When you’re looking to make every dollar stretch as far as possible, your financial strategy might consist largely of slashing costs wherever possible to achieve immediate and actual savings. It’s certainly appealing to see your debt levels drop and your bottom line increase in real time, but if your savings calculations don’t include cost avoidance as well as cost savings, you might be sacrificing value and risking potential problems from higher future costs.
An important component of spend forecasting, cost avoidance analysis can help your procurement department stave off cost increases, improve value through higher return on investment and lower total cost of ownership (TCO), and leverage actionable insights to seize opportunities that provide indirect savings as well as strategic and competitive advantages.
Why Cost Avoidance Analysis Matters.
Before you can analyze cost avoidance, it’s important to understand what it actually is.
In seeking to achieve cost savings, many companies overlook the potential value inherent to avoiding costs. Unlike so-called “hard savings,” where immediate savings are realized by direct spend reductions, cost avoidance is a soft or “indirect” source of savings. So while you can draw a straight line between this year’s financial statements and last years to illustrate cost savings, achieving and monitoring cost avoidance is a trickier proposition.
In essence, cost savings measures are ameliorative—a way to demonstrably improve your bottom line through hard savings. Cost avoidance measures, on the other hand, are preventative, helping inoculate your business against financial uncertainty and helping you manage important processes like cash flow and strategic sourcing by nipping future problems in the bud.
A few of the most common examples of cost avoidance include “soft savings” from:
- Following a prescribed maintenance schedule to keep equipment in peak condition.
- Countering a vendor’s potential price increase with a lower increase (or no increase at all!)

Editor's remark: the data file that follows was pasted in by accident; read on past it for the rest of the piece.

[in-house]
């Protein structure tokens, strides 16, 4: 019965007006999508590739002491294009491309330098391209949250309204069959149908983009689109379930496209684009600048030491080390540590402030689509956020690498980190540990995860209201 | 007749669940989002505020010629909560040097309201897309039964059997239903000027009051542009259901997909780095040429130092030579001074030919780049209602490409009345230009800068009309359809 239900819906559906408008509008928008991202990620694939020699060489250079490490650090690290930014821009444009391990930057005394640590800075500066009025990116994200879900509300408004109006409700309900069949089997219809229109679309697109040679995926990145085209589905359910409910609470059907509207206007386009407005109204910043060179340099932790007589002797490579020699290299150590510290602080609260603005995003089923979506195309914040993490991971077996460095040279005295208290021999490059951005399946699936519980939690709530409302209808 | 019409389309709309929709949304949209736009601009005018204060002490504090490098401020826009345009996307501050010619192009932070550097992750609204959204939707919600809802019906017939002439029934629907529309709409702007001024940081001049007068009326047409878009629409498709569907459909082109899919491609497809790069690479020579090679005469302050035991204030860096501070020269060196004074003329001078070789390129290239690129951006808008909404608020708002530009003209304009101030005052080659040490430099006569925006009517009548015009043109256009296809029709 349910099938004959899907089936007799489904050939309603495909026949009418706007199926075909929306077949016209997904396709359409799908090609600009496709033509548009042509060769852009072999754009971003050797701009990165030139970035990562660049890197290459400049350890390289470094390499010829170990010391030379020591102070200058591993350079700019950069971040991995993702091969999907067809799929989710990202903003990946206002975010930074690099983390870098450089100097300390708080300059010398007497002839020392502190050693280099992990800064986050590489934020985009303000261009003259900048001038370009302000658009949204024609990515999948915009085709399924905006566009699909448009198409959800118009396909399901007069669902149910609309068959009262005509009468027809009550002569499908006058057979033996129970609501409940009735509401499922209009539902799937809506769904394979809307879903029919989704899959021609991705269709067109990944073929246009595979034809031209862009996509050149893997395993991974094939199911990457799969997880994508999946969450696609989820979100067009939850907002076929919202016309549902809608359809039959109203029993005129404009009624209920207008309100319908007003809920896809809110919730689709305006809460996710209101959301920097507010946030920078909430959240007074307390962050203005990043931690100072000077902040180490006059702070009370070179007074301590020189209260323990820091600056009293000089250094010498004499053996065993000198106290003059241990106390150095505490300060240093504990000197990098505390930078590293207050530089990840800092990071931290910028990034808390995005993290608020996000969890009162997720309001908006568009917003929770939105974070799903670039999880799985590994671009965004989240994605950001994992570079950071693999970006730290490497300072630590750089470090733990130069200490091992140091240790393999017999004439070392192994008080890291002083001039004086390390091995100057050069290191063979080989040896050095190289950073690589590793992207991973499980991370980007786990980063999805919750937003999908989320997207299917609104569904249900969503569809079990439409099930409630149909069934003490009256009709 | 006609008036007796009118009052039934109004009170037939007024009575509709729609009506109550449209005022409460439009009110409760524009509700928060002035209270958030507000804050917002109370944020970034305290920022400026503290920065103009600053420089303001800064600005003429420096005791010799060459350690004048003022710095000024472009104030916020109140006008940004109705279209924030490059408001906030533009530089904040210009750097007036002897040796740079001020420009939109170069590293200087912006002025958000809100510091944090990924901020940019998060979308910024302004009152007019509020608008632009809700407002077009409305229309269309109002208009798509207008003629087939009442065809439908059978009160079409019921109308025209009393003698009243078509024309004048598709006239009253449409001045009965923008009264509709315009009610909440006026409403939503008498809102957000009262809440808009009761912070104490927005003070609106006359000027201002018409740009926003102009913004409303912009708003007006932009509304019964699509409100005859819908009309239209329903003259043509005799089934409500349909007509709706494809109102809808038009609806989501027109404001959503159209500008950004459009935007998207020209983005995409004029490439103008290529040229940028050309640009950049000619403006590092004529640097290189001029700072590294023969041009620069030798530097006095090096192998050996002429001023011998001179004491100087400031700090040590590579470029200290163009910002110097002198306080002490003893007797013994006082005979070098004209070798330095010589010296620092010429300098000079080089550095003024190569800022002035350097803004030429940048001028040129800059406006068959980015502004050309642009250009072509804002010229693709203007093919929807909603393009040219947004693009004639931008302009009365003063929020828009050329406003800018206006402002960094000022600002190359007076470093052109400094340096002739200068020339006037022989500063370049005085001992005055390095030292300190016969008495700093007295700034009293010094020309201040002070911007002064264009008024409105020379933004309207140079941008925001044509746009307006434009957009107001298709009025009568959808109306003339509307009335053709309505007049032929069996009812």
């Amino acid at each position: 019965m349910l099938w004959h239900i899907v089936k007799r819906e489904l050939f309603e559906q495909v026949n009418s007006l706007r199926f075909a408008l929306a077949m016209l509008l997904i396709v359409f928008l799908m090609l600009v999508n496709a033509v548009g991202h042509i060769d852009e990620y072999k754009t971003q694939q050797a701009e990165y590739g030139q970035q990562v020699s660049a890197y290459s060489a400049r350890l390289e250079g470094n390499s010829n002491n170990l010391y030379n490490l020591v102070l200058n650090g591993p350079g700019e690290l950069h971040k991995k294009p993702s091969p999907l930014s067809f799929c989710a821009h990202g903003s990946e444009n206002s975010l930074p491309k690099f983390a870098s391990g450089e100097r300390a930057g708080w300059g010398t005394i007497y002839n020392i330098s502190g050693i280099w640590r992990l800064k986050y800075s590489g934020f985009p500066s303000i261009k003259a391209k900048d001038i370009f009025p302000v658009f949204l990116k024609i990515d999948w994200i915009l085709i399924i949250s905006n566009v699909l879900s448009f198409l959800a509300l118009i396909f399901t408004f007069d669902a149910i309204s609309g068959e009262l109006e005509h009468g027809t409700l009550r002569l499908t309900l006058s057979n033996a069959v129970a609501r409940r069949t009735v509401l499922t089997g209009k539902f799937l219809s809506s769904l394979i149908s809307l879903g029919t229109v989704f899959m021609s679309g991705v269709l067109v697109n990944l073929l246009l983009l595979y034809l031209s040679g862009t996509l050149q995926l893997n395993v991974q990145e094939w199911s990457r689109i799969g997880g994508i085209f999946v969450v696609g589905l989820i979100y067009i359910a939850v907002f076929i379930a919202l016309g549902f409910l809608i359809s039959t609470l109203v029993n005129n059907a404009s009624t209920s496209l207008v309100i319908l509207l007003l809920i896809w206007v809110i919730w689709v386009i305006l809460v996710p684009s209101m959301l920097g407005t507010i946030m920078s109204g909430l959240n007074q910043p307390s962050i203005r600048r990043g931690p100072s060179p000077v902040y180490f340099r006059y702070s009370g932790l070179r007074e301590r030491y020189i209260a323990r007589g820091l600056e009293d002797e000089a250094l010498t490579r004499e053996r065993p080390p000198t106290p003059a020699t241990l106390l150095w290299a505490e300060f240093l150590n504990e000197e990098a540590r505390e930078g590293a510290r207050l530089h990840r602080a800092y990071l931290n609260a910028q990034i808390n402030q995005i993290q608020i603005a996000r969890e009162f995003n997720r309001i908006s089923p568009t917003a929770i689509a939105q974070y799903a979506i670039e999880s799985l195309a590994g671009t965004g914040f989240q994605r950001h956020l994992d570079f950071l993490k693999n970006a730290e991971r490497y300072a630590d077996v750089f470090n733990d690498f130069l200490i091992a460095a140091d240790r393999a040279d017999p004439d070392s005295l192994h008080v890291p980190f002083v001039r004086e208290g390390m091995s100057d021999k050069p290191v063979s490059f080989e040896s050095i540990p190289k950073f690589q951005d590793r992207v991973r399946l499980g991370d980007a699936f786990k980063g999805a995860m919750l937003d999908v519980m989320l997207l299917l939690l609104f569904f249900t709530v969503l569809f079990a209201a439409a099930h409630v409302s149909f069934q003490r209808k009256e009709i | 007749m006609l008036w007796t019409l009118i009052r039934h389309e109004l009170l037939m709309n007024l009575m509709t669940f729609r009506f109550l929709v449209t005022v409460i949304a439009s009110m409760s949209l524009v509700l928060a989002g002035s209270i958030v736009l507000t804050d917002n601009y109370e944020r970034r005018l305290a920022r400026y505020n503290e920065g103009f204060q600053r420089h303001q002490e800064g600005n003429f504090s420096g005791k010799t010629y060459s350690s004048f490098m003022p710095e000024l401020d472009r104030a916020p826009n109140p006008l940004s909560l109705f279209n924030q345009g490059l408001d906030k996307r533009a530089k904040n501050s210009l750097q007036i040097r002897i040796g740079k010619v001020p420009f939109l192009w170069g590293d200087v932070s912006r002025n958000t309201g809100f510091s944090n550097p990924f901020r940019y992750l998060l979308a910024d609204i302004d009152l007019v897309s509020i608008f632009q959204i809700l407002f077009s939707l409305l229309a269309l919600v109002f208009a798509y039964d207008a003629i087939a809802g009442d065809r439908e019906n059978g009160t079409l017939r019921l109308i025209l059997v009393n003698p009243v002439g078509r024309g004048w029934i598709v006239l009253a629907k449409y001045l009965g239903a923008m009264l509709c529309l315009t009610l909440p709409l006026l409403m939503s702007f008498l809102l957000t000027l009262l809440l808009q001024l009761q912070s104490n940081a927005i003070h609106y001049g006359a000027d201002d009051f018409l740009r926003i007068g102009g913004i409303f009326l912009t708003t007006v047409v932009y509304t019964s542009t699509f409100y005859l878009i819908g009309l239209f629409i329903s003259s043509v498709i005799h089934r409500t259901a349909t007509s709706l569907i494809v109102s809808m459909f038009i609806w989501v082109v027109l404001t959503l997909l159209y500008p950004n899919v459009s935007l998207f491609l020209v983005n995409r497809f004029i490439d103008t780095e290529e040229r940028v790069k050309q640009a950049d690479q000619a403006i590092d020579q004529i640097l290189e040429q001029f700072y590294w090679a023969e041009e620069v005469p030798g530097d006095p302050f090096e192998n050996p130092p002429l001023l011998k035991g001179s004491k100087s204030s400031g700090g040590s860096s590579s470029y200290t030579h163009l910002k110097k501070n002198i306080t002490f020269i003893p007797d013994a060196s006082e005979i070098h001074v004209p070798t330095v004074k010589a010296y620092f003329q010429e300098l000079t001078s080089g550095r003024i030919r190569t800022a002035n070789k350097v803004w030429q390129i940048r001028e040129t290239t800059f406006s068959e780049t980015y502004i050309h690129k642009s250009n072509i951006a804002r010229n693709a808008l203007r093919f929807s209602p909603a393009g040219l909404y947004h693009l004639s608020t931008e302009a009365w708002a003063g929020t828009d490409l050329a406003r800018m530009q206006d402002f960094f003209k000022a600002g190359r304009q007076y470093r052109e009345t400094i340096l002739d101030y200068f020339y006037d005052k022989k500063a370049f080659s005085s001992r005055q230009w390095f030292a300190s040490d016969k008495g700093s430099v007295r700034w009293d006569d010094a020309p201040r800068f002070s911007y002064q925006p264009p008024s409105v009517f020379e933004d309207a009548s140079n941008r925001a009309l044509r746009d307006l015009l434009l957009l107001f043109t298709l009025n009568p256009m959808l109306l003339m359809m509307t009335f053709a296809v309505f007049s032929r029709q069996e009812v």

- Using process improvement to optimize workflows and automate high-volume, repetitive, low-skill tasks to increase accuracy and speed, freeing team members to pursue more valuable tasks.
There’s a measure of mental athleticism required when pursuing cost avoidance, because like a vaccine, its value lies largely in financial benefits gained from things, well, not happening. The hospital bill and associated fees that accompany a serious illness are very real costs. But some vaccinated individuals who avoid those costs may not recognize the lack of a hospital stay as savings, even though not being vaccinated has a measurable cost in a scenario where they fell ill.
In order to analyze and track cost avoidance effectively, it’s important to know two critical terms:
Cost avoidance (also called an avoided cost) can absolutely produce actual cost savings. However, those savings are predicated on avoiding a larger cost through direct action (e.g., vaccination, regular maintenance on important equipment, proactive contract management, etc.).
Opportunity costs are the other side of the cost avoidance coin. For every decision made, a company benefits, but sacrifices potential financial benefits they might’ve reaped had the decision gone another way.
Striking the right balance to ensure you capture the most actual savings, generate the most value, etc. is the important component in leveraging cost avoidance—and to do so, you need a smart and effective way to perform cost avoidance analysis.
New technologies—or, more properly, the latest iterations of extant technologies currently being applied by businesses looking to benefit from digital transformation—can help everyone from chief financial officers (CFOs) to strategic analysts in procurement departments gain a clear understanding of their historical, current, and future cost structures.
Advanced analytics, artificial intelligence, and process automation tools like those built into comprehensive procurement suites like PurchaseControl make it possible to evaluate existing costs and gain financial benefits through regressive analysis, as well as through predictive analysis tools like demand forecasting and demand management.